Students create non-invasive cuffless devices to measure blood pressure at Smart India Hackathon

These students from two colleges in Chennai have won Rs 1 lakh each for creating two non-invasive devices to measure BP.

Unhealthy habits and poor lifestyle have increased the instances of hypertension (high blood pressure) among Indians. At present, the widespread method of measuring blood pressure (BP) is using a cuff-based device, which is considered invasive.

As part of the Smart India Hackathon 2019 hardware edition, two groups of students have presented non-invasive devices to measure BP. Team Stupendous Six and Team Techdocs presented their innovative devices under the theme ‘Healthcare and Biomedical Devices’ at Bharatiya Skill Development University, Jaipur. These teams have won Rs 1 lakh cash prize money as well.

Stupendous Six

Team Stupendous Six from Rajalakshmi Engineering College, Chennai, presented its product to measure BP using ultrasounds and the Doppler shift method.

The existing methods to identify BP are only cuff-based, which provide BP readings only at a specific instant of time. At present, sphygmomanometers are the only devices that monitor BP, which are also considered invasive.

Taking a stab at these problems, Team Stupendous Six has developed a continuous non-invasive BP monitoring system. The team found that it is an effective method to find the BP of the subjects using ultrasonic Doppler shift method.

Speaking about the use-case, Janani, a team member said, “The project will be a boon to people undergoing dialysis and also for those who require intensive care.”

A Doppler shift is when the frequency or wavelength of a dynamically moving wave changes with respect to an observer’s reference point. Using ultrasounds along with the Doppler shift method, the team was able to measure the velocity of blood in the brachial artery and subsequently calculate the BP using the same mechanism.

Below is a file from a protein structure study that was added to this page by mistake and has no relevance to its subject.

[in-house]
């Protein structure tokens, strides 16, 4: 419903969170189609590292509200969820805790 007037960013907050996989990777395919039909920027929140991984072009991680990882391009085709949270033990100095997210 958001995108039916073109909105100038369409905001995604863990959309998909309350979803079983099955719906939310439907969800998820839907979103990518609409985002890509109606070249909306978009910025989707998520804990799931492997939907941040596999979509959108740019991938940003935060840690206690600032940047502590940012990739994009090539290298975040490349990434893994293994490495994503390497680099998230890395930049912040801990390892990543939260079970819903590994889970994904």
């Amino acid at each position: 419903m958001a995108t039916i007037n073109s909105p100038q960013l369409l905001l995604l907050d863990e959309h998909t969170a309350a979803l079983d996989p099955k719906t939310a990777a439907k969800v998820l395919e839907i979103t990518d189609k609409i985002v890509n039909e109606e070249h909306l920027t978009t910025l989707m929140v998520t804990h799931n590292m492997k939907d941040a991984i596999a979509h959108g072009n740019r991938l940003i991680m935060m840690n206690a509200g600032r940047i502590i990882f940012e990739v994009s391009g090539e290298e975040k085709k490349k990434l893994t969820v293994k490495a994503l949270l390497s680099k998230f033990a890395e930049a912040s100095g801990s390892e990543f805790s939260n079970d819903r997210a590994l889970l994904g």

Bathmeshwari V (20), Sakthi Kalyani S (20), Janani R (20), Sachayanthan (20), Navaneeth Kumar (19), Jayashree K (20) came together from various departments - Biomedical Engineering, Mechatronics, and Electronics and Communication Engineering, to work on the device.

“This type of interdepartmental team was formed to make effective use of skills and develop a viable product,” Janani said.

The team faced challenges while procuring piezoceramic discs for the device, with which the change in pressure is converted into electric charge. This conversion was what helped them pin-point the blood pressure.

Stupendous Six intends to launch their product after they have completed the final version, and venture into the healthcare sector of India, which is poised to reach $280 billion by 2020.


Team Techdocs from SSN College of Engineering, Chennai, presented its product at the Smart India Hackathon 2019. Also a non-invasive cuffless device, it measures the BP of a patient continuously with better accuracy.

With minimal contact between the electromagnets and the patient’s skin, Techdocs’ device has a biotelemetry system so that people in rural areas who do not have access to good medical facilities can benefit from the free-range tracking facility.

Suhashine S (21), Sabharish Padmanaaban M (21), Saikiran S (21), Sriram V (21), V Varshini (20), Vishaal Venkat (21) came together to form Techdocs.

“The main field of operation of our device is in ICU to monitor the patient’s BP continuously and accurately. In order to interface our output with a display and to represent it graphically, we are using the LabView software from National Instruments,” said Vishaal Venkat, a team member.

Techdocs has already filed for a patent, and is planning to make the device a viable product, adhering to both medical and commercial standards.

To instill and foster a sense of innovation among students, the Central government started Smart India Hackathon (SIH) in 2017, and recently concluded the third SIH successfully.

YourStory brings to you some amazing young minds who have taken up the challenge to solve some of the country's problems.

(Edited by Evelyn Ratnakumar)


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